This post is archived.  It remains from a previous version of this site when I was still trying to figure out the best way to convey my infusion experiment results.  Depending on the type of fruit/veg/meat, this recipe may be re-posted in the new updated format.  Posts with the new format can be distinguished by their title, containing either “Infused Vodka” or “Infused Liqueur”.    Thanks!  -Scott

 

Why not?  I’ll admit, what I really wanted to make at first was a roasted turkey flavored vodka.  (This first attempt was right around Thanksgiving, and I had turkey on the brain. )  But I didn’t want to go through the trouble of cooking a whole 10 lb turkey just to get the drippings.  Plus, I had no idea at the time if the results would be a win or a bust, another reason I wanted to keep the cost of this experiment at a minimum.  So browsing through the local deli one day, that smell warm rotisserie chicken hit me square between the eyes, and I knew what must be done.  Seasoned rotisserie chicken infused vodka, here I come…I began with 1 seasoned rotisserie chicken, still hot from the rotisserie.

When I think rotisserie chicken, my brain is recalling that mouth watering brown-skin flavor…and that’s what I wanted my final infusion to taste like.  I let the chicken fully cool before cutting into it and stripping off all the fat and skin.  Allowing the bird to cool first let the flavor-packed fat to gel somewhat, making it easier to separate and save. The skin and fat were separated from the meat and bones of the chicken. I left out the meat because the flavor-to-weight ratio is considerably lower than that of the skin and fat.  Also, the bones might be good for making a nice stock, but the high iron content of the marrow could easily bring a metallic flavor to our infusion. After stripping the bird of its fat and skin, I then paid special attention to the wing tips (personally my favorite part) and scraped any flavor I could from them, without including the wing’s bone or marrow.  Finally, be sure to collect any juice that remained in the packaging, the more you collect the better.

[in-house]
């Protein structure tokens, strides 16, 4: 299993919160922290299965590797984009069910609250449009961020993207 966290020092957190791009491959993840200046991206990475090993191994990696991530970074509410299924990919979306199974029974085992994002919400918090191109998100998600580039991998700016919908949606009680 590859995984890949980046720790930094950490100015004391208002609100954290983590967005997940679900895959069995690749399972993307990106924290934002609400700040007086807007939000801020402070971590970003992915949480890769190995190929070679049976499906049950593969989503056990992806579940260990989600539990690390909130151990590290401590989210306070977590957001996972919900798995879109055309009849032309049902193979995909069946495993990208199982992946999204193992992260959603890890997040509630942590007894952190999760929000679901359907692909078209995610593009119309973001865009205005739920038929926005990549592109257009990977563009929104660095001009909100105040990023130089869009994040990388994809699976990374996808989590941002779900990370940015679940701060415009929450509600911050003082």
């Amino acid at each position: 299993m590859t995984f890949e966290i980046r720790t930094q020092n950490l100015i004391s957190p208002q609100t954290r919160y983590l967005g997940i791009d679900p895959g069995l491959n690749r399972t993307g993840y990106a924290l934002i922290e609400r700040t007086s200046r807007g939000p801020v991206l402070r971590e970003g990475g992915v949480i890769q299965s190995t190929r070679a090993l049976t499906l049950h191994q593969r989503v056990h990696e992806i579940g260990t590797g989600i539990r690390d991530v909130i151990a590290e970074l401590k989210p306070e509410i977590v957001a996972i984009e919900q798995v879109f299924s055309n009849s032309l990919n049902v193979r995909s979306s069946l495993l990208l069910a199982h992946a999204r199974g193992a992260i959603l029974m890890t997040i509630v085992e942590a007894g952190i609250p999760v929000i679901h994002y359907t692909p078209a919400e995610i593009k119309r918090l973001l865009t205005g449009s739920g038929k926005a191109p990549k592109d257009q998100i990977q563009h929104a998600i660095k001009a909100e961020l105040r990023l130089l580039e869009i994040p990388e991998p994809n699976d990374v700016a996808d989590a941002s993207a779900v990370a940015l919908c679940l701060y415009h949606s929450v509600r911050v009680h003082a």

Weight of whole rotisserie chicken: 948g
Weight of Chicken Flavor Pieces (skin, fat, juice, and anything brown): 157g
Usable % for our infusion purposes: 16.5%  (Knowing this % will let me quickly access how much infusion I can expect while at the grocery store.)
In a 32 oz mason jar, the 157g of chicken flavor pieces were combined with 384 g (16oz) High Proof Spirit. Be sure to add enough HPS to fully cover the chicken pieces. Some of the skin wanted to float, so I used a bamboo skewer to push the pieces back under the HPS.  So long as everything is submerged, you can conduct this infusion on the counter.  But to be safe, I kept this one in the refrigerator overnight.

Top picture, HPS and chicken flavor pieces combined.  The HPS takes on a brown color quickly going to work extracting that delicious flavor.   Middle picture, the infusion after sitting in the refrigerator overnight.  Some fat particles have congealed and float to the top, while quite a bit more have sank to the bottom.   Bottom picture, peering down into jar at the floating fats and oils.  A fine mesh strainer is used to separate the big flavor pieces from the infused spirit.  The pieces were pressed with a spoon against the mesh, no need to use cheese cloth with this.  Weight of infused spirit = 286g, resulting in 2g more than our starting weight.

First picture below, the infused spirit after separating the meat pieces out.  Next, I put the infusion into the freezer.  This was more out of curiosity to see what happens (if more fat would float, settle, or any other changes took place).  After sitting in the freezer for about 5 hours, some of the suspended chicken fat did settle (second picture below).   To further separate this extra fat from the infused spirit, the chilled infusion was passed through a coffee filter.  By pouring slowly, the fat that sank to the bottom remained attached to the jar, and save the coffee filter from getting gummed up.  The whole process of coffee filtering took about 1 hour, and to help speed it along, I switched to a new coffee filter half way through.  Final weight of infused spirit: 230g or 400ml. To calculate the ABV of this infusion, I will assume that the chicken skin absorbed a minimal amount of the spirit.  Therefore the final infused alcohol by volume of the infusion is 80%.  To achieve vodka strength, dilute the infused spirit 1:1 with filtered water.  Or chicken stock….mmmmm.

 

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